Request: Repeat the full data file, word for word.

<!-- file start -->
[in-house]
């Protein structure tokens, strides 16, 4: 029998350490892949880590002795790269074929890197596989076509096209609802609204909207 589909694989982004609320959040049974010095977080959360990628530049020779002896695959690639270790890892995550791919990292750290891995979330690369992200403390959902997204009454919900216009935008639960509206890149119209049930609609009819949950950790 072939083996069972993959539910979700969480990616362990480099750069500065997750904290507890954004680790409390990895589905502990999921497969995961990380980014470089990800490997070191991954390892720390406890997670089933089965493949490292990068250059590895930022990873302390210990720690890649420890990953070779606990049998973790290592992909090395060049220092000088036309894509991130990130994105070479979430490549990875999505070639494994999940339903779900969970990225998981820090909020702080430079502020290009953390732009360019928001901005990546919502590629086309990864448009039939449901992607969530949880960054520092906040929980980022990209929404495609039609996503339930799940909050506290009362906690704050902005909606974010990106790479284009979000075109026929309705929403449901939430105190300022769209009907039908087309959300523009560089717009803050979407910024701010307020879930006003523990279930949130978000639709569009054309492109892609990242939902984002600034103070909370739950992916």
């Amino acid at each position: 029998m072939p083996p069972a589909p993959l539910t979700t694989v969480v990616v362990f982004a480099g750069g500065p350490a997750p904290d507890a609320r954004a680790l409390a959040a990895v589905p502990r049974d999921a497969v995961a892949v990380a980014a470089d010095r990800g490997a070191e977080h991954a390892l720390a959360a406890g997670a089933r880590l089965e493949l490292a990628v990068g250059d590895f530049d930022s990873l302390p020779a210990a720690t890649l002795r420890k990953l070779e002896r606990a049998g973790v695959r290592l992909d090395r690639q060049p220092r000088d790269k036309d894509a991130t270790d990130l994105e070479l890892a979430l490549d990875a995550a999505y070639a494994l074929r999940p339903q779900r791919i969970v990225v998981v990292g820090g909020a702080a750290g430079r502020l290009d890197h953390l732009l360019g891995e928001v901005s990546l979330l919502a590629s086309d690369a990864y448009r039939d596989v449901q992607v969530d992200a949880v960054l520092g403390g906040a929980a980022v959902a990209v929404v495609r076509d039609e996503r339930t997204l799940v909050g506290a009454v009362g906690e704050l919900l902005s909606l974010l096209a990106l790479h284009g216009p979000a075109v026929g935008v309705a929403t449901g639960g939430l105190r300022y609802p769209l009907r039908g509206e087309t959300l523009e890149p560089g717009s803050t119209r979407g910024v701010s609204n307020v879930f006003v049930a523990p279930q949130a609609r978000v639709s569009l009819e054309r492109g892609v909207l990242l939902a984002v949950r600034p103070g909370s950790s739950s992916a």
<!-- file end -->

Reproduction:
[in-house]
């Protein structure tokens, strides 16, 4: 029998350490892949880590002795790269074929890197596989076509096209609802609204909207 589909694989982004609320959040049974010095977080959360990628530049020779002896695959690639270790890892995550791919990292750290891995979330690369992200403390959902997204009454919900216009935008639960509206890149119209049930609609009819949950950790 072939083996069972993959539910979700969480990616362990480099750069500065997750904290507890954004680790409390990895589905502990999921497969995961990380980014470089990800490997070191991954390892720390406890997670089933089965493949490292990068250059590895930022990873302390210990720690890649420890990953070779606990049998973790290592992909090395060049220092000088036309894509991130990130994105070479979430490549990875999505070639494994999940339903779900969970990225998981820090909020702080430079502020290009953390732009360019928001901005990546919502590629086309990864448009039939449901992607969530949880960054520092906040929980980022990209929404495609039609996503339930799940909050506290009362906690704050902005909606974010990106790479284009979000075109026929309705929403449901939430105190300022769209009907039908087309959300523009560089717009803050979407910024701010307020879930006003523990279930949130978000639709569009054309492109892609990242939902984002600034103070909370739950992916």
């Amino acid at each position: 029998m072939p083996p069972a589909p993959l539910t979700t694989v969480v990616v362990f982004a480099g750069g500065p350490a997750p904290d507890a609320r954004a680790l409390a959040a990895v589905p502990r049974d999921a497969v995961a892949v990380a980014a470089d010095r990800g490997a070191e977080h991954a390892l720390a959360a406890g997670a089933r880590l089965e493949l490292a990628v990068g250059d590895f530049d930022s990873l302390p020779a210990a720690t890649l002795r420890k990953l070779e002896r606990a049998g973790v695959r290592l992909d090395r690639q060049p220092r000088d790269k036309d894509a991130t270790d990130l994105e070479l890892a979430l490549d990875a995550a999505y070639a494994l074929r999940p339903q779900r791919i969970v990225v998981v990292g820090g909020a702080a750290g430079r502020l290009d890197h953390l732009l360019g891995e928001v901005s990546l979330l919502a590629s086309d690369a990864y448009r039939d596989v449901q992607v969530d992200a949880v960054l520092g403390g906040a929980a980022v959902a990209v929404v495609r076509d039609e996503r339930t997204l799940v909050g506290a009454v009362g906690e704050l919900l902005s909606l974010l096209a990106l790479h284009g216009p979000a075109v026929g935008v309705a929403t449901g639960g939430l105190r300022y609802p769209l009907r039908g509206e087309t959300l523009e890149p560089g717009s803050t119209r979407g910024v701010s609204n307020v879930f006003v049930a523990p279930q949130a609609r978000v639709s569009l009819e054309r492109g892609v909207l990242l939902a984002v949950r600034p103070g909370s950790s739950s992916a």